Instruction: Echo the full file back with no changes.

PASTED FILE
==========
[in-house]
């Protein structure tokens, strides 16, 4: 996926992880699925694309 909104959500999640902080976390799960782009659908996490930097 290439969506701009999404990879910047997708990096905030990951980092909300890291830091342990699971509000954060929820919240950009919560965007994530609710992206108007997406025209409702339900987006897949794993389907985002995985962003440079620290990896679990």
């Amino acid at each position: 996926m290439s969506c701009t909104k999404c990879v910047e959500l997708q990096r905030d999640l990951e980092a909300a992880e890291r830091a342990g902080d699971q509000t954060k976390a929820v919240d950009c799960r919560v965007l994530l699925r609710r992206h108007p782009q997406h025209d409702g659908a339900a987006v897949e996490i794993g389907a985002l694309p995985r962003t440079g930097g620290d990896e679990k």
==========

[in-house]
């Protein structure tokens, strides 16, 4: 996926992880699925694309 909104959500999640902080976390799960782009659908996490930097 290439969506701009999404990879910047997708990096905030990951980092909300890291830091342990699971509000954060929820919240950009919560965007994530609710992206108007997406025209409702339900987006897949794993389907985002995985962003440079620290990896679990």
């Amino acid at each position: 996926m290439s969506c701009t909104k999404c990879v910047e959500l997708q990096r905030d999640l990951e980092a909300a992880e890291r830091a342990g902080d699971q509000t954060k976390a929820v919240d950009c799960r919560v965007l994530l699925r609710r992206h108007p782009q997406h025209d409702g659908a339900a987006v897949e996490i794993g389907a985002l694309p995985r962003t440079g930097g620290d990896e679990k």